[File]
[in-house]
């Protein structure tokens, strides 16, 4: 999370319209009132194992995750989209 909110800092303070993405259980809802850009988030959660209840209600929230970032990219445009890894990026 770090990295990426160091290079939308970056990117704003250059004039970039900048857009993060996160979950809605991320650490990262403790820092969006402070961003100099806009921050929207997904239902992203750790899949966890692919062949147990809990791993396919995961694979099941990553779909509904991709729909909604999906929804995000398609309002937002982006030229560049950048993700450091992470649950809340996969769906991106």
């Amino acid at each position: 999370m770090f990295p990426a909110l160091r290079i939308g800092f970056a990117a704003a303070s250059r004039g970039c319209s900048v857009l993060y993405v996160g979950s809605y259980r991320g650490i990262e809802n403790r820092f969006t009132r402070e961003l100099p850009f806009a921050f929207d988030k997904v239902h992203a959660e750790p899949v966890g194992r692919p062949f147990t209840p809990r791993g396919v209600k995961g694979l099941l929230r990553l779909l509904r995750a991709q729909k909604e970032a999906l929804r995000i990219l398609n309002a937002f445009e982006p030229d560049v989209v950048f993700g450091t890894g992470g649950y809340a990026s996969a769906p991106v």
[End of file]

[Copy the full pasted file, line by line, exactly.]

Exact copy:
[in-house]
């Protein structure tokens, strides 16, 4: 999370319209009132194992995750989209 909110800092303070993405259980809802850009988030959660209840209600929230970032990219445009890894990026 770090990295990426160091290079939308970056990117704003250059004039970039900048857009993060996160979950809605991320650490990262403790820092969006402070961003100099806009921050929207997904239902992203750790899949966890692919062949147990809990791993396919995961694979099941990553779909509904991709729909909604999906929804995000398609309002937002982006030229560049950048993700450091992470649950809340996969769906991106």
């Amino acid at each position: 999370m770090f990295p990426a909110l160091r290079i939308g800092f970056a990117a704003a303070s250059r004039g970039c319209s900048v857009l993060y993405v996160g979950s809605y259980r991320g650490i990262e809802n403790r820092f969006t009132r402070e961003l100099p850009f806009a921050f929207d988030k997904v239902h992203a959660e750790p899949v966890g194992r692919p062949f147990t209840p809990r791993g396919v209600k995961g694979l099941l929230r990553l779909l509904r995750a991709q729909k909604e970032a999906l929804r995000i990219l398609n309002a937002f445009e982006p030229d560049v989209v950048f993700g450091t890894g992470g649950y809340a990026s996969a769906p991106v």